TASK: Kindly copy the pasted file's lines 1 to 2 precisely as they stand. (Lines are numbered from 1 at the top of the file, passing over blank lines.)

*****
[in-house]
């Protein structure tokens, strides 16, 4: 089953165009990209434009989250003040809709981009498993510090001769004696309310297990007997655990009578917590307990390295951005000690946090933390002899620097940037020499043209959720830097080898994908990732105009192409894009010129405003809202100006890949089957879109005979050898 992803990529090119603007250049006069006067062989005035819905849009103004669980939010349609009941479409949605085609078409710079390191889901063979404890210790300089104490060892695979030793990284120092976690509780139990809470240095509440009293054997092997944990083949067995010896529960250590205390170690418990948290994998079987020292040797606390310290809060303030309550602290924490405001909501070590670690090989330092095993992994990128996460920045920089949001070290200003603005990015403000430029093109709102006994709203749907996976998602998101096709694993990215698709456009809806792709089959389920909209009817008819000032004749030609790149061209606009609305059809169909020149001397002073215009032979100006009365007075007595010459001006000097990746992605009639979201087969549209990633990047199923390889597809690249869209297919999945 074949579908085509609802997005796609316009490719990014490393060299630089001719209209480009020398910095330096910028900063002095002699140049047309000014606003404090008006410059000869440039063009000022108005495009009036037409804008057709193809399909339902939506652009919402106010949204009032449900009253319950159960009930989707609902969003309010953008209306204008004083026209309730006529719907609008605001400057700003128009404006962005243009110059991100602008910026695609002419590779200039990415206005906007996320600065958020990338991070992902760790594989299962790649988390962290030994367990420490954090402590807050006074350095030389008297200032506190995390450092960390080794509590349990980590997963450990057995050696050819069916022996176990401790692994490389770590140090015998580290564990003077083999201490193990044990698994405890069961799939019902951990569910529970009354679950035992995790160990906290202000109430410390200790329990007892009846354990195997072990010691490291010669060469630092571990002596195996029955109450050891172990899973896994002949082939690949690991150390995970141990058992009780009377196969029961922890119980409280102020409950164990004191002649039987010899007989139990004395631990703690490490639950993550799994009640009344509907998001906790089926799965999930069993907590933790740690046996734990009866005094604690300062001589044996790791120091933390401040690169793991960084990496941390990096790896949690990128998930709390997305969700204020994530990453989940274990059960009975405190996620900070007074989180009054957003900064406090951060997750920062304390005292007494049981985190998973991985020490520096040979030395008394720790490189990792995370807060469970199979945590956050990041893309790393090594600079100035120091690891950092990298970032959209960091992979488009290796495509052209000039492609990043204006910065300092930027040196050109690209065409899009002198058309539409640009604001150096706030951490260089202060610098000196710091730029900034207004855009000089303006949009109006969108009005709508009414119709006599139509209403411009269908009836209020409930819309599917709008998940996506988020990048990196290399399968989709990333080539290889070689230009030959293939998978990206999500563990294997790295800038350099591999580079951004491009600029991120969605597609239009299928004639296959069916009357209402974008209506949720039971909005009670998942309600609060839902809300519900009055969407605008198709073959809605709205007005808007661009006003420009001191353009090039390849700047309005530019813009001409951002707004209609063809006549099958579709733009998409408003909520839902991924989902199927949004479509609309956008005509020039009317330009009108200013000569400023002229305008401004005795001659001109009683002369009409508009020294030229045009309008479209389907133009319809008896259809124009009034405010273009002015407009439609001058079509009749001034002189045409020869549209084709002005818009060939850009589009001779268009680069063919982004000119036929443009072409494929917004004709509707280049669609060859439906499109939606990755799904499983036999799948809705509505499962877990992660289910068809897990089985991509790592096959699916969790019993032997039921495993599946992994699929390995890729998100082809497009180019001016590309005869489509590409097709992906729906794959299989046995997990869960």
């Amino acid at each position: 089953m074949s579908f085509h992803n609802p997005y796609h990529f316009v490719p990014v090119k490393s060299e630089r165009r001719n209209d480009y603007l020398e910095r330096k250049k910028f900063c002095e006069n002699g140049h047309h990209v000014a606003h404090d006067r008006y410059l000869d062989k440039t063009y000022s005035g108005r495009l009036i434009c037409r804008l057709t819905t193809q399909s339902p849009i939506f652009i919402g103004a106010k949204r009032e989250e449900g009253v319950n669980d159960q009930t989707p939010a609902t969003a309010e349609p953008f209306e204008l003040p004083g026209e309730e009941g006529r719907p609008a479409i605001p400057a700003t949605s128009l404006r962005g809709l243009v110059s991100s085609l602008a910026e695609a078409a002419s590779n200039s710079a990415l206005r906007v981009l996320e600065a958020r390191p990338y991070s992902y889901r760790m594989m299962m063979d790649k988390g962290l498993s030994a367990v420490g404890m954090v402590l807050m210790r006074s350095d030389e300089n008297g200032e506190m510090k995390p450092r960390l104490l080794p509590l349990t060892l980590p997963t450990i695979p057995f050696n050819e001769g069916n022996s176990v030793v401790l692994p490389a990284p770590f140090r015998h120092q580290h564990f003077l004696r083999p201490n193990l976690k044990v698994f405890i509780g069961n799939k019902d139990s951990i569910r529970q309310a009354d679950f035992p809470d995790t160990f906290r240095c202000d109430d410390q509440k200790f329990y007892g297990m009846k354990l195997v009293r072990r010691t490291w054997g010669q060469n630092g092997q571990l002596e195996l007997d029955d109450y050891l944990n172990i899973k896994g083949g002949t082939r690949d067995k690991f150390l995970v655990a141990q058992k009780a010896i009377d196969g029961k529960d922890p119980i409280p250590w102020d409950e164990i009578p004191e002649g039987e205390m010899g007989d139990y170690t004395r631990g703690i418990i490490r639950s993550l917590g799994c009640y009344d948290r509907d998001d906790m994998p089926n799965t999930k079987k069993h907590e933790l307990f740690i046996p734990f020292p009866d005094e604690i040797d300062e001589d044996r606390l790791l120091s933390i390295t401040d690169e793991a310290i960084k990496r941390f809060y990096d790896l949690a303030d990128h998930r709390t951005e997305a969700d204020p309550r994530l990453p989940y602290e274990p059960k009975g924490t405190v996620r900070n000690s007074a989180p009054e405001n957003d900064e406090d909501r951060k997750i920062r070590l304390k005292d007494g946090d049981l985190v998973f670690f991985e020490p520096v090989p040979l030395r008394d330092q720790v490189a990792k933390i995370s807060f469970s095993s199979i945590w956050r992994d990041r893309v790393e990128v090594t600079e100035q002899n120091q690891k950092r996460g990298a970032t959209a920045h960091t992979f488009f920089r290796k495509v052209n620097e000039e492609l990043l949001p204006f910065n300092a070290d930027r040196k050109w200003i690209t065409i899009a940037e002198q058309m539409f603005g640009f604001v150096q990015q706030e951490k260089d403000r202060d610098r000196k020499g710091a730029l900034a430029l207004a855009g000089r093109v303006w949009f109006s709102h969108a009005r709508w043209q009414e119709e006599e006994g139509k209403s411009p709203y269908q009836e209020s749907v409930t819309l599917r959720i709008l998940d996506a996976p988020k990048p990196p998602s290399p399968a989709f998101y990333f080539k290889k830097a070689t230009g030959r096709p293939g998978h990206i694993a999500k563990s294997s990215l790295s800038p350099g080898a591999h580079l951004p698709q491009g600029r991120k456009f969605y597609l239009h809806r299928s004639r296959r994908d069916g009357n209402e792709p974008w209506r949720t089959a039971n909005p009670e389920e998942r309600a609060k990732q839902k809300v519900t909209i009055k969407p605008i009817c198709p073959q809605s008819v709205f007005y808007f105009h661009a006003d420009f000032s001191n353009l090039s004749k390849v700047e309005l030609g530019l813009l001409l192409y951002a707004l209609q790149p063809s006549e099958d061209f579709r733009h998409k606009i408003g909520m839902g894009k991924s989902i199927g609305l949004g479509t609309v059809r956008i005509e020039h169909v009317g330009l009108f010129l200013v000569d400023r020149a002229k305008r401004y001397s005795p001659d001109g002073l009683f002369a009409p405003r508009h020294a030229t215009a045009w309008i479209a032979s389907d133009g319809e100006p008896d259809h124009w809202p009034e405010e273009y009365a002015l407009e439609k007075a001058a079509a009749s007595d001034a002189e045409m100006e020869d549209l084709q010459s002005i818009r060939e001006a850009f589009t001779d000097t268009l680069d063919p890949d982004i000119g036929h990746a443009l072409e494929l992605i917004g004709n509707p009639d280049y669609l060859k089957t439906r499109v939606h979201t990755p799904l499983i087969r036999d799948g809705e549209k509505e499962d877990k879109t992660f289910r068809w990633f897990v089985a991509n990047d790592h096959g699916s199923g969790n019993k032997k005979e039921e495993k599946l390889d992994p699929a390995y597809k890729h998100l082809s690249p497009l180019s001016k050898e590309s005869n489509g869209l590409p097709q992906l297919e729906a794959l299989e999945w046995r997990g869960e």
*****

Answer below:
[in-house]
């Protein structure tokens, strides 16, 4: 089953165009990209434009989250003040809709981009498993510090001769004696309310297990007997655990009578917590307990390295951005000690946090933390002899620097940037020499043209959720830097080898994908990732105009192409894009010129405003809202100006890949089957879109005979050898 992803990529090119603007250049006069006067062989005035819905849009103004669980939010349609009941479409949605085609078409710079390191889901063979404890210790300089104490060892695979030793990284120092976690509780139990809470240095509440009293054997092997944990083949067995010896529960250590205390170690418990948290994998079987020292040797606390310290809060303030309550602290924490405001909501070590670690090989330092095993992994990128996460920045920089949001070290200003603005990015403000430029093109709102006994709203749907996976998602998101096709694993990215698709456009809806792709089959389920909209009817008819000032004749030609790149061209606009609305059809169909020149001397002073215009032979100006009365007075007595010459001006000097990746992605009639979201087969549209990633990047199923390889597809690249869209297919999945 074949579908085509609802997005796609316009490719990014490393060299630089001719209209480009020398910095330096910028900063002095002699140049047309000014606003404090008006410059000869440039063009000022108005495009009036037409804008057709193809399909339902939506652009919402106010949204009032449900009253319950159960009930989707609902969003309010953008209306204008004083026209309730006529719907609008605001400057700003128009404006962005243009110059991100602008910026695609002419590779200039990415206005906007996320600065958020990338991070992902760790594989299962790649988390962290030994367990420490954090402590807050006074350095030389008297200032506190995390450092960390080794509590349990980590997963450990057995050696050819069916022996176990401790692994490389770590140090015998580290564990003077083999201490193990044990698994405890069961799939019902951990569910529970009354679950035992995790160990906290202000109430410390200790329990007892009846354990195997072990010691490291010669060469630092571990002596195996029955109450050891172990899973896994002949082939690949690991150390995970141990058992009780009377196969029961922890119980409280102020409950164990004191002649039987010899007989139990004395631990703690490490639950993550799994009640009344509907998001906790089926799965999930069993907590933790740690046996734990009866005094604690300062001589044996790791120091933390401040690169793991960084990496941390990096790896949690990128998930709390997305969700204020994530990453989940274990059960009975405190996620900070007074989180009054957003900064406090951060997750920062304390005292007494049981985190998973991985020490520096040979030395008394720790490189990792995370807060469970199979945590956050990041893309790393090594600079100035120091690891950092990298970032959209960091992979488009290796495509052209000039492609990043204006910065300092930027040196050109690209065409899009002198058309539409640009604001150096706030951490260089202060610098000196710091730029900034207004855009000089303006949009109006969108009005709508009414119709006599139509209403411009269908009836209020409930819309599917709008998940996506988020990048990196290399399968989709990333080539290889070689230009030959293939998978990206999500563990294997790295800038350099591999580079951004491009600029991120969605597609239009299928004639296959069916009357209402974008209506949720039971909005009670998942309600609060839902809300519900009055969407605008198709073959809605709205007005808007661009006003420009001191353009090039390849700047309005530019813009001409951002707004209609063809006549099958579709733009998409408003909520839902991924989902199927949004479509609309956008005509020039009317330009009108200013000569400023002229305008401004005795001659001109009683002369009409508009020294030229045009309008479209389907133009319809008896259809124009009034405010273009002015407009439609001058079509009749001034002189045409020869549209084709002005818009060939850009589009001779268009680069063919982004000119036929443009072409494929917004004709509707280049669609060859439906499109939606990755799904499983036999799948809705509505499962877990992660289910068809897990089985991509790592096959699916969790019993032997039921495993599946992994699929390995890729998100082809497009180019001016590309005869489509590409097709992906729906794959299989046995997990869960």